New York Democratic congressman Jamaal Bowman condemned an Israel Defense Forces mission that led to the rescue of two Hamas-held hostages, referring to the mission as a “wave of attacks” in a social media post that omitted mention of the hostages altogether.
“While we watched the Super Bowl, [Israeli prime minister Benjamin] Netanyahu launched a wave of attacks and killed innocent civilians in Rafah—a place where many refugees fled for relative safety—despite warnings from Biden,” Bowman wrote Sunday night. His post linked to a Reuters article detailing the mission, which the outlet called a “ferocious rescue operation” that “freed two Israeli-Argentine hostages held by Hamas”—60-year-old Fernando Simon Marman and 70-year-old Louis Hare.
But Bowman made no mention of the hostages, instead portraying the “attacks” as proof that Israel’s government “cannot receive support.” Bowman’s claim that the mission killed scores of innocent civilians also comes from the Hamas-run Gazan health ministry, which said the rescue operation killed 67 Palestinians, 70 percent of whom were civilians. Israel countered that claim, saying “many of those killed” during the mission were Hamas militants, according to Reuters.
The ordeal marks Bowman’s latest attack on the Jewish state as he faces a difficult primary campaign against pro-Israel Democrat George Latimer. Bowman has routinely disparaged Israel following Hamas’s Oct. 7 attack, which he blamed on Israel’s “blockade of Gaza.” Bowman went on to accuse Israel of “mass murder,” “genocide,” and “ethnic cleansing.”
Those statements prompted criticism from local Jewish leaders, 26 of whom wrote an October letter urging Latimer to challenge Bowman. Latimer entered the race in December.
“Many of us tried to engage the congressman early in his term, seeking constructive dialogue about the damaging positions he took—especially on matters related to America’s relationship with Israel,” the rabbis wrote. “Regrettably, Congressman Bowman disregarded our outreach and doubled down on his anti-Israel policy positions and messaging.”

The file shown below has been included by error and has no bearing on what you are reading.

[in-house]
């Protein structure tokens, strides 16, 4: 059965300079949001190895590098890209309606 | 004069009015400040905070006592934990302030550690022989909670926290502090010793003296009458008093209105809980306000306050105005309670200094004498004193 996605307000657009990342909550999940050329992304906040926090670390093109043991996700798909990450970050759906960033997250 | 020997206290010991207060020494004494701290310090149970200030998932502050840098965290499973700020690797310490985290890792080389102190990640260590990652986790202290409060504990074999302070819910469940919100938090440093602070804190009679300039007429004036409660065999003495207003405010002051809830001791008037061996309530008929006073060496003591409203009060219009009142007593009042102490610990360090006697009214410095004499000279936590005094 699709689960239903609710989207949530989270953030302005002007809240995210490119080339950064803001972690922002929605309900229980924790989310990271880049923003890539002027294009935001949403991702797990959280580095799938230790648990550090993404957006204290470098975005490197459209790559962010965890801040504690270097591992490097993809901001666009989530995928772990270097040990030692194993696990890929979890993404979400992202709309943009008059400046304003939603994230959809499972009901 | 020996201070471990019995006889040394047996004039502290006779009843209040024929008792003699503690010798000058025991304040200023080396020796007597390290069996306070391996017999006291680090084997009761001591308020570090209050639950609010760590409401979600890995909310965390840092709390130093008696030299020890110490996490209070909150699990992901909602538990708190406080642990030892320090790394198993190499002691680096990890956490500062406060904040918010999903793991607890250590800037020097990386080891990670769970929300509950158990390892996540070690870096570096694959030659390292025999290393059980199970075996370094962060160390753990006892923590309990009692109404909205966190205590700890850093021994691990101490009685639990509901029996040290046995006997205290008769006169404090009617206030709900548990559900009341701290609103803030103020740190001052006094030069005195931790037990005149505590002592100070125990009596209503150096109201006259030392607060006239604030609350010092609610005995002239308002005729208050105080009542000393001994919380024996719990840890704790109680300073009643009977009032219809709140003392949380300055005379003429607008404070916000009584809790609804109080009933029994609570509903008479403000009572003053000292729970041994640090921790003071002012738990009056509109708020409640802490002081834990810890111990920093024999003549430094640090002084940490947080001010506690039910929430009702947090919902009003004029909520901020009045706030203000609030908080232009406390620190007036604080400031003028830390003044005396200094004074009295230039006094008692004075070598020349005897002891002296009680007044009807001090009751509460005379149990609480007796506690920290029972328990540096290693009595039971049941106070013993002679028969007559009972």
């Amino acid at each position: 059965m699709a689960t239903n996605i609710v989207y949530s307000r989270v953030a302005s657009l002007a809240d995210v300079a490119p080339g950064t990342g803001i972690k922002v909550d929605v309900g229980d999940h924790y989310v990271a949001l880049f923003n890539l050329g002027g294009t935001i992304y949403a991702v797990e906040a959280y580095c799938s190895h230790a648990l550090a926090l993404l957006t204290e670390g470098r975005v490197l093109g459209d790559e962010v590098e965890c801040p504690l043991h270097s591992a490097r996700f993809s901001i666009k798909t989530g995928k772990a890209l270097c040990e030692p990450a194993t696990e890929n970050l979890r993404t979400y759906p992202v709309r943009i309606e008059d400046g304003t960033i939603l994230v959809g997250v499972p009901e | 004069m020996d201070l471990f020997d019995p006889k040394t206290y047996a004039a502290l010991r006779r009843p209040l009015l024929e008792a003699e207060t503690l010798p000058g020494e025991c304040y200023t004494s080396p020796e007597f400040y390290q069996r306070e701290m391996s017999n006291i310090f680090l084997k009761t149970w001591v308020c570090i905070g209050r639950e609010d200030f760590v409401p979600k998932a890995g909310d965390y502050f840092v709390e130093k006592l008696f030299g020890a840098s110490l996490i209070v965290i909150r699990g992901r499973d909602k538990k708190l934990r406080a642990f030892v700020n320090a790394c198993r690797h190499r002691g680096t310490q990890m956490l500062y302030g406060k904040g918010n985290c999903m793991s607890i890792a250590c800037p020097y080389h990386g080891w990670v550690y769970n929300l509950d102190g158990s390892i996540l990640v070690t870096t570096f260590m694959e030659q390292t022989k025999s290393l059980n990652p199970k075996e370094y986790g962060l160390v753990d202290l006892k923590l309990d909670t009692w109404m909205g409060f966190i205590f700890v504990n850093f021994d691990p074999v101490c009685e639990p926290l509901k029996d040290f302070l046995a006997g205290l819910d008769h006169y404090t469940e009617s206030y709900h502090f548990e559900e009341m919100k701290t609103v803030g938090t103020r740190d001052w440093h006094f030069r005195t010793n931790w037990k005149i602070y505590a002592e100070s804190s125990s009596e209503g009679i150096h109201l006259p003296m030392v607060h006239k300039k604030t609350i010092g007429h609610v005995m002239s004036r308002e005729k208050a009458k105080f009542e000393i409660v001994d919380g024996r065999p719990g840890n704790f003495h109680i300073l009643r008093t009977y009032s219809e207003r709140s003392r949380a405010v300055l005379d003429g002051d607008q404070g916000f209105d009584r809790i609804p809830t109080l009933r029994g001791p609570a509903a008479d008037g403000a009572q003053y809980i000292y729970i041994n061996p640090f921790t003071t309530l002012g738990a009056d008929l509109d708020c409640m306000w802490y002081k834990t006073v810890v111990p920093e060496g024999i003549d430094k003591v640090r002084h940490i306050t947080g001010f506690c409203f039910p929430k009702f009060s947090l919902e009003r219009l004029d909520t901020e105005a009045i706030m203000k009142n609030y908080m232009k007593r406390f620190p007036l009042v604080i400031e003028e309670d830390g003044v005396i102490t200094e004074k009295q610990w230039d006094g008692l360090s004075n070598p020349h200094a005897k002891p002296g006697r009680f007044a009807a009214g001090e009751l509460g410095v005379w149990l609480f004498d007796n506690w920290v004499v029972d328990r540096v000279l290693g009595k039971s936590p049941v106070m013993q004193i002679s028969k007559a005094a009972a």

Bowman, who did not respond to a request for comment, has done little to repair his reputation with his district’s Jewish community since then. During a Jan. 14 panel discussion titled, “Palestine Oct. 7 and After,” for example, Bowman heaped praise on Norman Finkelstein, an anti-Israel author who celebrated Hamas’s attack as a “heroic resistance” that “warm[ed] every fiber” of his soul.
“I’m also a bit starstruck, because I watch them all the time on YouTube,” Bowman said of Finkelstein. “You have given me the knowledge on YouTube before even coming here.” After the remark prompted criticism, Bowman downplayed his affinity for the author, saying, “I had seen a few interviews but was unaware of Norman Finkelstein’s completely reprehensible comments before this event.”
Roughly one month later, in early February, a HuffPost report revealed that Bowman as a middle school principal curated a 2014 “Wall of Honor” that featured former congresswoman Cynthia McKinney. The Georgia Democrat is a prominent anti-Semite—in 2009, she attended a Holocaust denial gathering in London, where she praised anti-Semitic leaders and writers. McKinney has also blamed the Sept. 11, 2001, terror attacks on “Zionists,” and her father similarly blamed Jews when McKinney lost her congressional seat in 2002.
“Jews have bought everybody,” he said. “Jews. J-E-W-S.”
McKinney’s history of anti-Semitism did not stop Bowman from defending the former congresswoman’s inclusion on the wall, with a campaign spokeswoman arguing that McKinney and other “leaders in the Black liberation movement” have “complicated biographies.”
“It is completely baseless, and a rhetorical tool of the far right, to insinuate educating students on major figures of Black American history is serving to promote hateful or divisive rhetoric or actions,” said the spokeswoman, Sarah Iddrissu. “Suppressing the education of black history only serves to enable violence against Black people.”
The post Jamaal Bowman Condemns Israeli Hostage Rescue Mission appeared first on Washington Free Beacon.